‘Dad, everything is dying’: Boy’s heartbreak
"DAD, everything is dying."
Those were the heartbreaking words from Matthew Faulkner, 7, as he cradled a dead wallaby whose habitat had been incinerated by bushfires.
His dad Tim Faulkner, who is president of NSW animal protection organisation Aussie Ark, shared the picture in an emotional video posted to Facebook about the not-for-profit's mission to save the brush-tailed rock wallaby.
The organisation started in 2011 with a focus on saving the Tasmanian devil from extinction and has since expanded. Aussie Ark has been setting food and camera traps to feed the animals amid Australia's devastating bushfire crisis.
Mr Faulkner and his family had been to check the traps, and that's when Matthew found the dead wallaby at Barrington Tops in the Hunter Region of NSW.
"Matt picked it up and said, 'They're all dying dad'," Mr Faulkner wrote in the video.
"Watching him cradle the wallaby felt like I was showing him his future.
"Shortly on the drive home, we saw another. To flee the fires they are coming closer to roads and being hit by drivers."
Mr Faulkner told Yahoo News the heartbreaking moment brought him and his partner to tears.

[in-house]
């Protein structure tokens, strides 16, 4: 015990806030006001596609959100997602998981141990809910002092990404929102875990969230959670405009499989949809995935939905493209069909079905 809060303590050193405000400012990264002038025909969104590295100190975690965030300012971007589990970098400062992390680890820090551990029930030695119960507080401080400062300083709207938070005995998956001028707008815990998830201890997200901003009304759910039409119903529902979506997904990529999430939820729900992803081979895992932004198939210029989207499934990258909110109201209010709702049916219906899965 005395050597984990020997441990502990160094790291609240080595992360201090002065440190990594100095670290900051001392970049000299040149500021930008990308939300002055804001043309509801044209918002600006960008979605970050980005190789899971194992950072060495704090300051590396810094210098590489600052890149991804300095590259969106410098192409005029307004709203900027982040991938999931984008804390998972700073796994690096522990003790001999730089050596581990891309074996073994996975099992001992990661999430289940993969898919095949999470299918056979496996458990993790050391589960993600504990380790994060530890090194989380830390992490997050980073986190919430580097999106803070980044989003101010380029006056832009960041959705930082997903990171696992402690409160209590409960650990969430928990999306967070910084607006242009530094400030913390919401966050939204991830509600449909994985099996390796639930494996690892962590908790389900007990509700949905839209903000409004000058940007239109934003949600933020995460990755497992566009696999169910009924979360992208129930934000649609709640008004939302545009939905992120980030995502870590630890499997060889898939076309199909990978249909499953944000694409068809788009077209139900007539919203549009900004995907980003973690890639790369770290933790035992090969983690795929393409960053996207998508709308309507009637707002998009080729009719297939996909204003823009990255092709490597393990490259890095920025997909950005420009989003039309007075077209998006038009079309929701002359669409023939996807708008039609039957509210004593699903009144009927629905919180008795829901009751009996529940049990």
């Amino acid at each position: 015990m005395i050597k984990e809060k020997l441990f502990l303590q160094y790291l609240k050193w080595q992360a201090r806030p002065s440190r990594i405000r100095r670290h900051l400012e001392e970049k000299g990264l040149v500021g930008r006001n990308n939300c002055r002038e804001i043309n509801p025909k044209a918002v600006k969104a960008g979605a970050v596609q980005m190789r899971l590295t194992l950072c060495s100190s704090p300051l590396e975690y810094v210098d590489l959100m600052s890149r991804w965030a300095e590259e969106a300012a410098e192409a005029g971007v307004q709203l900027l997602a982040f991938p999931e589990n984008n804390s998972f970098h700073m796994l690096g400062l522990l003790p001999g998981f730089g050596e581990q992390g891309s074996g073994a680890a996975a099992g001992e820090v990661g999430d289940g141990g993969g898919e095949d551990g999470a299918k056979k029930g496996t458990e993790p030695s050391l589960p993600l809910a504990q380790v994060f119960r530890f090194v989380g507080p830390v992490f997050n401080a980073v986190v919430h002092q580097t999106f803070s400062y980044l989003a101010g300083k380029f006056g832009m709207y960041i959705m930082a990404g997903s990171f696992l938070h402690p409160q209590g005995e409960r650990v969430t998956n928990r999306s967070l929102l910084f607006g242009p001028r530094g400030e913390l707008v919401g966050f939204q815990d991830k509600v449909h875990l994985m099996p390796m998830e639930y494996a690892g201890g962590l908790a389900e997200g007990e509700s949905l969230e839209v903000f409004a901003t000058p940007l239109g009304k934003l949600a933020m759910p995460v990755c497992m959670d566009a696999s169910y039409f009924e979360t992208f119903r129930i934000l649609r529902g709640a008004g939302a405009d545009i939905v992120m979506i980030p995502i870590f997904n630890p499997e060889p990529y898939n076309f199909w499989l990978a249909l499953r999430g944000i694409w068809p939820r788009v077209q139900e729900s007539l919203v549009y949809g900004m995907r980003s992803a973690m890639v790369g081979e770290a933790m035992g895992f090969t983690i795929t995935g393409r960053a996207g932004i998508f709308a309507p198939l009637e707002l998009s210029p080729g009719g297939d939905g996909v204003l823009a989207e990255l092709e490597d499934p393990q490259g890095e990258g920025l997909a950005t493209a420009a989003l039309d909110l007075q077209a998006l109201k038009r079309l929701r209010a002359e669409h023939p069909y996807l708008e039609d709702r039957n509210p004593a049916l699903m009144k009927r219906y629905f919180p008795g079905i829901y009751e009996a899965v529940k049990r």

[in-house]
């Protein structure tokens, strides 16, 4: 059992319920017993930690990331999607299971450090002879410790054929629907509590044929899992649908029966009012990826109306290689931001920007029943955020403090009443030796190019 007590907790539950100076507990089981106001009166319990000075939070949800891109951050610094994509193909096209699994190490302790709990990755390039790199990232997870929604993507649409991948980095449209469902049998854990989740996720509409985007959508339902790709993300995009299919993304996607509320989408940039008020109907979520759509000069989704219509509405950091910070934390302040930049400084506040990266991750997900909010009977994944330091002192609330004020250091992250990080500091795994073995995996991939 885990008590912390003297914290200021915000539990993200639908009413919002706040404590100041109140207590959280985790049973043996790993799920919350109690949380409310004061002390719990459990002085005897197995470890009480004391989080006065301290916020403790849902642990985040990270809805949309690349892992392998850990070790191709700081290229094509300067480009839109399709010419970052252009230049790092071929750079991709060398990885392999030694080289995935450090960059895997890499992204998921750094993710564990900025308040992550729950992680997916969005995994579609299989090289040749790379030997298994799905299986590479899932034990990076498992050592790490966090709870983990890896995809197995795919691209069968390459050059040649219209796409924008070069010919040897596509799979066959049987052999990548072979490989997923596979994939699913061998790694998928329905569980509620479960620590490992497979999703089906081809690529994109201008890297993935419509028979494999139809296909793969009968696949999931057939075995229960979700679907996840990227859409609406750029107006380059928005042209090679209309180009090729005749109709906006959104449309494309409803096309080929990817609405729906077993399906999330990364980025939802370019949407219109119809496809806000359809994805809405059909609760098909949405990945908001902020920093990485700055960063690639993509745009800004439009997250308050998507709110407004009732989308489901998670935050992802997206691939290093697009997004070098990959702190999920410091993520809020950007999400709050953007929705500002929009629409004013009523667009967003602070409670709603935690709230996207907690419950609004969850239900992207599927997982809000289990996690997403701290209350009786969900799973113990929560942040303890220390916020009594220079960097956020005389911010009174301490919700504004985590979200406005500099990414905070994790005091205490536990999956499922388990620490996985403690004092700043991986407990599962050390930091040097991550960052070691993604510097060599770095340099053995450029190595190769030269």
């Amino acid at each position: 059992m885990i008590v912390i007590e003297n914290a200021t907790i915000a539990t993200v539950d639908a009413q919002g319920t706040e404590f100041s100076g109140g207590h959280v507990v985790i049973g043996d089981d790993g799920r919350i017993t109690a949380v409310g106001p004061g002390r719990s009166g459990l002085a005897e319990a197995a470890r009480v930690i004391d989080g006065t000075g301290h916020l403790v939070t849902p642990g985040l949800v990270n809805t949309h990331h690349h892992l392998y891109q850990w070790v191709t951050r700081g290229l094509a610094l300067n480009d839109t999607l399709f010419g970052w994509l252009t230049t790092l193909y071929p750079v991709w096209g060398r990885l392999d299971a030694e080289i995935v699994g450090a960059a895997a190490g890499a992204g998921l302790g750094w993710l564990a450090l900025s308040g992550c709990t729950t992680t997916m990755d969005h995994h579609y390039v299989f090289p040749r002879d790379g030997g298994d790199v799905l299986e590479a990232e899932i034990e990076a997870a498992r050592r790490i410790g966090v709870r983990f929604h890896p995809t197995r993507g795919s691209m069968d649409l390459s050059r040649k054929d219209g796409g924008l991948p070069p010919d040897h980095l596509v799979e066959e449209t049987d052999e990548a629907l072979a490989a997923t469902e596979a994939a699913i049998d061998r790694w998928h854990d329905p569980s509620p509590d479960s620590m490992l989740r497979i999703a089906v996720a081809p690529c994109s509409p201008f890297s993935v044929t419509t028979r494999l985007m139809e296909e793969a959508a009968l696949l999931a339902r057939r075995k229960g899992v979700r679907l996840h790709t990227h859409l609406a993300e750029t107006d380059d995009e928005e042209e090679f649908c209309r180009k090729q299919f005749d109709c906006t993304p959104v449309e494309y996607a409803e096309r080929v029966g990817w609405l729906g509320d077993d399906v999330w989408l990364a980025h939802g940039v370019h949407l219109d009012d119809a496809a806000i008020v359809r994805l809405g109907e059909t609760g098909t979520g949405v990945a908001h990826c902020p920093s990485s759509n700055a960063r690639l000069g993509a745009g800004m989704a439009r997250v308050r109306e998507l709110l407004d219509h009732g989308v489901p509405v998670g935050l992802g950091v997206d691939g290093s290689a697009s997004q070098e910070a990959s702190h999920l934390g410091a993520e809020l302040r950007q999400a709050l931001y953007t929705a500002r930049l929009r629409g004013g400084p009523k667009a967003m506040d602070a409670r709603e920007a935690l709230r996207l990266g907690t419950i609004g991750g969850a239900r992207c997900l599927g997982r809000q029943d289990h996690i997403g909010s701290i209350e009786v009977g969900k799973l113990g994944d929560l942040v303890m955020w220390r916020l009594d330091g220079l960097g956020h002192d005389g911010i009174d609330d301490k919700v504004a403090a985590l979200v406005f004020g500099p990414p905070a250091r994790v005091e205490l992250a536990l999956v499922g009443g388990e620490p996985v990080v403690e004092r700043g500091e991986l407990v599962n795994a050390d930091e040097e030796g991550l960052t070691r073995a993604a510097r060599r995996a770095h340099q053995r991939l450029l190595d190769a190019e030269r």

"The wallaby looked like it just died, his mum and I were both crying. It was very moving in that regard," he said.
"Matty is really empathetic and felt like he needed to cradle and look after it."
He said Aussie Ark was working tirelessly to save what was left of the area's wallaby population but needed people's help.
"Although some have died, the food drops are showing promising results," he said.
"We are working hard to save them. We will continue until they are safe."
Mr Faulkner has also shared videos showing the plight of local koalas.
"Australia is in crisis," he said.
"It has the WORST mammal extinction rate of any country in the world. Home to more than one million species of plants and animals, Australia's wildlife is uniquely ours, found nowhere else in the world.
"Prior to the current fires, over 90 per cent of koala habitat had already been lost with the remaining 10 per cent being fragmented and vulnerable to intense bushfire."
He proposed establishing "Koala Ark", to secure a self-sustaining population of koalas and protect their long-term future in a wild environment, with hopes of building the population within the sanctuary to an effective size of 500-1750 animals.